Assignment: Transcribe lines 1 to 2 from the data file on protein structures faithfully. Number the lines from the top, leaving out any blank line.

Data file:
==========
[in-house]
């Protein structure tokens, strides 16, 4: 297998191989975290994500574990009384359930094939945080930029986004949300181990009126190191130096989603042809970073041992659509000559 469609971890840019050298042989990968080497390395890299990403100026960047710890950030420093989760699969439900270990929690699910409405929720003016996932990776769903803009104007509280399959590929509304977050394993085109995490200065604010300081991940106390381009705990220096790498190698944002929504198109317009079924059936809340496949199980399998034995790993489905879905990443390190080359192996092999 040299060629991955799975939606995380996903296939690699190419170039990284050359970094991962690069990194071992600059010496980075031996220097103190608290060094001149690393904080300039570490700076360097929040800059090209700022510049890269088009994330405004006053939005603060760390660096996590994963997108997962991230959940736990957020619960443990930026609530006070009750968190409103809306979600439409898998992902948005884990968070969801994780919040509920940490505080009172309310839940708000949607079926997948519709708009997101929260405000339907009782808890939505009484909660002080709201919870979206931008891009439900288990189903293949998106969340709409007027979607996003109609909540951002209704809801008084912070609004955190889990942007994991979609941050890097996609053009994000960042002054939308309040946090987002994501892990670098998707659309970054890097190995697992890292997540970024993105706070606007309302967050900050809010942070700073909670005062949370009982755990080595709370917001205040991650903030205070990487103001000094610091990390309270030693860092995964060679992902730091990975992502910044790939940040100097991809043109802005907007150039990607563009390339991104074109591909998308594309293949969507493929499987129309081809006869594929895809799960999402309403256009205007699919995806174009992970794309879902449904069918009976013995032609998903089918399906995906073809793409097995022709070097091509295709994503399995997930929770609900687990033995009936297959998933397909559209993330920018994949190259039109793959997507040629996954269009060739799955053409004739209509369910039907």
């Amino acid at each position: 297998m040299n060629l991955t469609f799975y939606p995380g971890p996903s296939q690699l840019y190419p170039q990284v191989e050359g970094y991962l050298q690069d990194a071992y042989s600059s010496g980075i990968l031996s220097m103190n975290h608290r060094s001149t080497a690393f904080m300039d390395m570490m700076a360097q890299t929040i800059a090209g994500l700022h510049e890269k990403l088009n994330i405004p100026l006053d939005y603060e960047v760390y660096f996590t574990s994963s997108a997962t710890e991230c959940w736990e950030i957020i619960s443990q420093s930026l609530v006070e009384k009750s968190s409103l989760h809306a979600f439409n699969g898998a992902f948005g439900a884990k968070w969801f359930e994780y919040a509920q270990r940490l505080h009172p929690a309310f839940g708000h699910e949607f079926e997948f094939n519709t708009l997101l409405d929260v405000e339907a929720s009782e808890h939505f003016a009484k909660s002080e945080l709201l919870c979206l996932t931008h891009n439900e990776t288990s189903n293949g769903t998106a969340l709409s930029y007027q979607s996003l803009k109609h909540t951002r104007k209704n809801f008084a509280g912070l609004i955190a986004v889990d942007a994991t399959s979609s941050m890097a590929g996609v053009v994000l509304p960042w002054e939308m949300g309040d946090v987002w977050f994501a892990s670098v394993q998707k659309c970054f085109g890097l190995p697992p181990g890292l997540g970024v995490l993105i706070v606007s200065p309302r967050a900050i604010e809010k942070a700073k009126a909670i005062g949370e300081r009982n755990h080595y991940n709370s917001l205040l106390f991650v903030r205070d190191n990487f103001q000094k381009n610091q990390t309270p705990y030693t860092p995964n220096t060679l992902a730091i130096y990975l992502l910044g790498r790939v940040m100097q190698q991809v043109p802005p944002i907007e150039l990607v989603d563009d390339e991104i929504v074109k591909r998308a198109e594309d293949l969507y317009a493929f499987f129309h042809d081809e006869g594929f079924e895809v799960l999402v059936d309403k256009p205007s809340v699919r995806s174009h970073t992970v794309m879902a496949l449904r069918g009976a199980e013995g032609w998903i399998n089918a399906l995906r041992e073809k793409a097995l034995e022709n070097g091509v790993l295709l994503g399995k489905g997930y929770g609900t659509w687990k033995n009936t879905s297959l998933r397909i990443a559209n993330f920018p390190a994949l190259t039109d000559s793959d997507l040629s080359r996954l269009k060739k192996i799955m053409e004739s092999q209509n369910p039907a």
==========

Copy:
[in-house]
């Protein structure tokens, strides 16, 4: 297998191989975290994500574990009384359930094939945080930029986004949300181990009126190191130096989603042809970073041992659509000559 469609971890840019050298042989990968080497390395890299990403100026960047710890950030420093989760699969439900270990929690699910409405929720003016996932990776769903803009104007509280399959590929509304977050394993085109995490200065604010300081991940106390381009705990220096790498190698944002929504198109317009079924059936809340496949199980399998034995790993489905879905990443390190080359192996092999 040299060629991955799975939606995380996903296939690699190419170039990284050359970094991962690069990194071992600059010496980075031996220097103190608290060094001149690393904080300039570490700076360097929040800059090209700022510049890269088009994330405004006053939005603060760390660096996590994963997108997962991230959940736990957020619960443990930026609530006070009750968190409103809306979600439409898998992902948005884990968070969801994780919040509920940490505080009172309310839940708000949607079926997948519709708009997101929260405000339907009782808890939505009484909660002080709201919870979206931008891009439900288990189903293949998106969340709409007027979607996003109609909540951002209704809801008084912070609004955190889990942007994991979609941050890097996609053009994000960042002054939308309040946090987002994501892990670098998707659309970054890097190995697992890292997540970024993105706070606007309302967050900050809010942070700073909670005062949370009982755990080595709370917001205040991650903030205070990487103001000094610091990390309270030693860092995964060679992902730091990975992502910044790939940040100097991809043109802005907007150039990607563009390339991104074109591909998308594309293949969507493929499987129309081809006869594929895809799960999402309403256009205007699919995806174009992970794309879902449904069918009976013995032609998903089918399906995906073809793409097995022709070097091509295709994503399995997930929770609900687990033995009936297959998933397909559209993330920018994949190259039109793959997507040629996954269009060739799955053409004739209509369910039907």